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Two periods, one sound

The Complete Modern Jazz Quartet Prestige and Pablo Recordings
The Complete Modern Jazz Quartet Prestige and Pablo Recordings
By the Modern Jazz Quartet

Prestige / Pablo / Fantasy Records: 2003

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This review first appeared in the Winter 2003 issue of Turbula.

One of the most influential jazz combos of the post-Big Band era, the Modern Jazz Quartet was also one of the first to show that jazz could find an audience as a music to be listened to rather than danced to.

A new four-disc set is an interesting take on their career, in that it takes in the very earliest and then the latter stages of that career. Due to the vagaries of the recording industry, MJQ recorded for a variety of labels through the years. Of these labels, Fantasy Records now owns two of them – Prestige (for which MJQ recorded in the early and mid-1950s) and Pablo (for which the band recorded in the 1980s).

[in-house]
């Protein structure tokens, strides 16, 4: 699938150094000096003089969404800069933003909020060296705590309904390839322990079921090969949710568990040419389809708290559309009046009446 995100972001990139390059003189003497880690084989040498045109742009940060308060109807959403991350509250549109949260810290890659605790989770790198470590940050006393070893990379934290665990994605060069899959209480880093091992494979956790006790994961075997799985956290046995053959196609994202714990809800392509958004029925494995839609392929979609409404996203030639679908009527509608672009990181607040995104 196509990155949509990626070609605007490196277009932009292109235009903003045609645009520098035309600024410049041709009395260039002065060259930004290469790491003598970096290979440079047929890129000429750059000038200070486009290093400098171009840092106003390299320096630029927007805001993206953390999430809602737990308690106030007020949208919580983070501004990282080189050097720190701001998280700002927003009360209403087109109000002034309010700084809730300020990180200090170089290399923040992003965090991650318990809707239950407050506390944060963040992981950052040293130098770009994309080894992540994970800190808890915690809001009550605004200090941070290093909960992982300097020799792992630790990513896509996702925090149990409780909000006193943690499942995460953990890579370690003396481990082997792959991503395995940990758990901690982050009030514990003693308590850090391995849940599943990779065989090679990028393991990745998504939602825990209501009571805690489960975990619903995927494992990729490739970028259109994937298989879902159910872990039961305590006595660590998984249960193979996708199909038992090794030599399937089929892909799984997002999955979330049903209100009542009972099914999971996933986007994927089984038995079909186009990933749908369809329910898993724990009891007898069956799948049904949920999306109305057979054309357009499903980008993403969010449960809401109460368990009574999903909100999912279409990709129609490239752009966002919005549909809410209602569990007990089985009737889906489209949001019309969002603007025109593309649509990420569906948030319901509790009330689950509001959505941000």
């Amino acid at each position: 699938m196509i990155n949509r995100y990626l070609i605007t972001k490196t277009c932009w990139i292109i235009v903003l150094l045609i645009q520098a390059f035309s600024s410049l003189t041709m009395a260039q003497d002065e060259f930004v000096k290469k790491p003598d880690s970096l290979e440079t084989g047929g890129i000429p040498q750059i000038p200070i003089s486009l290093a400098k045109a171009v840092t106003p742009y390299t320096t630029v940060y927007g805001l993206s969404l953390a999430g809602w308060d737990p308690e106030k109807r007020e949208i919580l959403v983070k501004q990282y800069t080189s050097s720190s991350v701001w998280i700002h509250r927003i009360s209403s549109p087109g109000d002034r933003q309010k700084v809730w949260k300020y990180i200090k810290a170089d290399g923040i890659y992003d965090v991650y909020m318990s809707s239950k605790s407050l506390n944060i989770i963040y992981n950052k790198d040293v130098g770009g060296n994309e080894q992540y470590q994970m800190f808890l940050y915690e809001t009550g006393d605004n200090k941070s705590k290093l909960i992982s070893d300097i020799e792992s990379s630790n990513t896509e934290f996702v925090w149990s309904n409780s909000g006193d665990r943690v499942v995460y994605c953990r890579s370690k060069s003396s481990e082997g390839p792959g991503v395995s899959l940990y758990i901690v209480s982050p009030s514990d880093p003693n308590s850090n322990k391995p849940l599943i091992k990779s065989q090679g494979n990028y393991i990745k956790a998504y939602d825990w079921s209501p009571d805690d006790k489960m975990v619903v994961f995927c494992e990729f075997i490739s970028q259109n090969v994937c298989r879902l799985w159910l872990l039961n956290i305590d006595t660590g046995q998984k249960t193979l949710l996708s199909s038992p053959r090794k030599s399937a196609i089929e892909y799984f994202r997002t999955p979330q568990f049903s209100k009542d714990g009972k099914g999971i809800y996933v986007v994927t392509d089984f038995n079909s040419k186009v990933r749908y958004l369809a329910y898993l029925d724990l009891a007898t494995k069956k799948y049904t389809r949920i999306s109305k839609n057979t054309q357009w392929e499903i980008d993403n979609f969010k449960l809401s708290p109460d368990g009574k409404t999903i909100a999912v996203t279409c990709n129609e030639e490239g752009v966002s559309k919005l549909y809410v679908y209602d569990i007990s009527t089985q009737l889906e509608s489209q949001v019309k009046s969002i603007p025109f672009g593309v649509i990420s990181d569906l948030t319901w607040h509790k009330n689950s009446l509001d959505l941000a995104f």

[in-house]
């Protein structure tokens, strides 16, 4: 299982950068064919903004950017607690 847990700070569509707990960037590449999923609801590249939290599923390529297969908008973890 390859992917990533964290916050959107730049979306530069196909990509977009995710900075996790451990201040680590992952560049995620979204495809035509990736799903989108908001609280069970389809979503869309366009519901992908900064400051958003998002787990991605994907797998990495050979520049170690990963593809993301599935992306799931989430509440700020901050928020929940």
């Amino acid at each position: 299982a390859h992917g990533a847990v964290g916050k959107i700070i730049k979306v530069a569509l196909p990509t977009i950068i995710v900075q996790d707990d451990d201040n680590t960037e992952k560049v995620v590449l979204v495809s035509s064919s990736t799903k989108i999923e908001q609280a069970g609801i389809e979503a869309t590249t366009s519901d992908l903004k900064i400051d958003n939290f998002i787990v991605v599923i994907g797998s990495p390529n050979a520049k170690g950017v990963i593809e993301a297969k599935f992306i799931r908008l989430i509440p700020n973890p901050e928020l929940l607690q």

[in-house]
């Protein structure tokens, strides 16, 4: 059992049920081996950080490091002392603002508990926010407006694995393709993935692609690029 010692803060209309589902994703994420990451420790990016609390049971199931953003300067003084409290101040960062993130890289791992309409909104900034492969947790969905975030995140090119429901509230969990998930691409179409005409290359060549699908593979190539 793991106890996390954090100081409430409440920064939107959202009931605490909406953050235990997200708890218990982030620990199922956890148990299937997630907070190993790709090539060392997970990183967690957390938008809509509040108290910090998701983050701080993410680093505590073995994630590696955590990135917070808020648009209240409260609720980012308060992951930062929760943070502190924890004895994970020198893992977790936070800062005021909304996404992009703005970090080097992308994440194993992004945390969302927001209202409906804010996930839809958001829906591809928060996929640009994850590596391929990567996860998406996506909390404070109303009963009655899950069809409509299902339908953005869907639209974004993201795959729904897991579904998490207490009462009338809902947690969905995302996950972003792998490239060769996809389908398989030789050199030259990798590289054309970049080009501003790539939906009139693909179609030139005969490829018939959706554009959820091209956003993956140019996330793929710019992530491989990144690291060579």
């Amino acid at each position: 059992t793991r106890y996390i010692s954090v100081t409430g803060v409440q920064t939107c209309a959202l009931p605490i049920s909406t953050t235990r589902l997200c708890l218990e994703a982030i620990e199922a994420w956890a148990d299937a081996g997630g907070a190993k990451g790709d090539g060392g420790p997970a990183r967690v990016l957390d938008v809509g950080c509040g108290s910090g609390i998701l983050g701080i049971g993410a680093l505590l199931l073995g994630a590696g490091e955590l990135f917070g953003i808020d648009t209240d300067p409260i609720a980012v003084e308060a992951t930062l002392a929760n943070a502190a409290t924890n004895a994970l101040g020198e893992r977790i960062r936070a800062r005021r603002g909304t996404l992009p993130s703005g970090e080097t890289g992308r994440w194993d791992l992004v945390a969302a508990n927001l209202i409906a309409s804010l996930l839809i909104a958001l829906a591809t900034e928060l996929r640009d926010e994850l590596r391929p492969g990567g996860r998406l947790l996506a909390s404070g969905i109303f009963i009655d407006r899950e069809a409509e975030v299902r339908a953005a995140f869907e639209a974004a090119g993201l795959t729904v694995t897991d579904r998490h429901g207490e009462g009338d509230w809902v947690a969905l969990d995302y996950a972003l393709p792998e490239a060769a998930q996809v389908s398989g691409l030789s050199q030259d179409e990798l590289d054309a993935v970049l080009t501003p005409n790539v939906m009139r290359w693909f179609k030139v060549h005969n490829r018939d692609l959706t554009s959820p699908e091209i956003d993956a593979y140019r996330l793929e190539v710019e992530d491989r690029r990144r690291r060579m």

In a sense, however, both periods captured in this collection are beginnings – for after Milt Jackson left the band in 1974, causing it to break up, it was for Pablo that the band reunited in 1981.

And what both periods also show is that MJQ occupies a unique niche in jazz history – they pioneered an approach that combined the purest artistry with an ability to connect with popular audiences through an accessible sound.

What Duke Ellington was to the swing era, MJQ was to the period of bop and cool. This was modern tuxedo music – let Miles Davis, Ornette Coleman and the other angry young cats cop an attitude. MJQ's music was often just as innovative, but always in a supper club atmosphere.

Anchored by the sophisticated ambience of Jackson's vibes, MJQ possesses a surprisingly lush sound for a small combo. The arrangements are rich, the playing superb, the overall experience polished like the good silverware mom saved for company.

The accompanying booklet is full of MJQ history, recording info and tons of photos. If a bit odd having a box set taking in two periods in a band's life a quarter-century apart, MJQ never changed their sound all that much – instead, they kept working on and refining what they had already created.